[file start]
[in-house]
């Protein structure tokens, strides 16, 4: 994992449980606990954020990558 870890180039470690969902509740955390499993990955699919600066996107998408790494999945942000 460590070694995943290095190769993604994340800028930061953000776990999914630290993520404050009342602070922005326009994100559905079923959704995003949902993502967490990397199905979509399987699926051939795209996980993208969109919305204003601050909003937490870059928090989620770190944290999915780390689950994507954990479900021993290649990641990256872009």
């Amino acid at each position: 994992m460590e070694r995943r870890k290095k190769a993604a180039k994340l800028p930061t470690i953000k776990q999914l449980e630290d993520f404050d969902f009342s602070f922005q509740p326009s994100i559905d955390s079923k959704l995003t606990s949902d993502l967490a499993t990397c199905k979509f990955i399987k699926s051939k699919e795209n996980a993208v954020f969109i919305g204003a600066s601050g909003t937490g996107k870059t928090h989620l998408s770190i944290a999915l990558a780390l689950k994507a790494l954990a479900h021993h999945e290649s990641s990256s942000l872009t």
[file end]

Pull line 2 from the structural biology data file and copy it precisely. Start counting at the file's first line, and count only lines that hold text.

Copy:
């Protein structure tokens, strides 16, 4: 994992449980606990954020990558 870890180039470690969902509740955390499993990955699919600066996107998408790494999945942000 460590070694995943290095190769993604994340800028930061953000776990999914630290993520404050009342602070922005326009994100559905079923959704995003949902993502967490990397199905979509399987699926051939795209996980993208969109919305204003601050909003937490870059928090989620770190944290999915780390689950994507954990479900021993290649990641990256872009």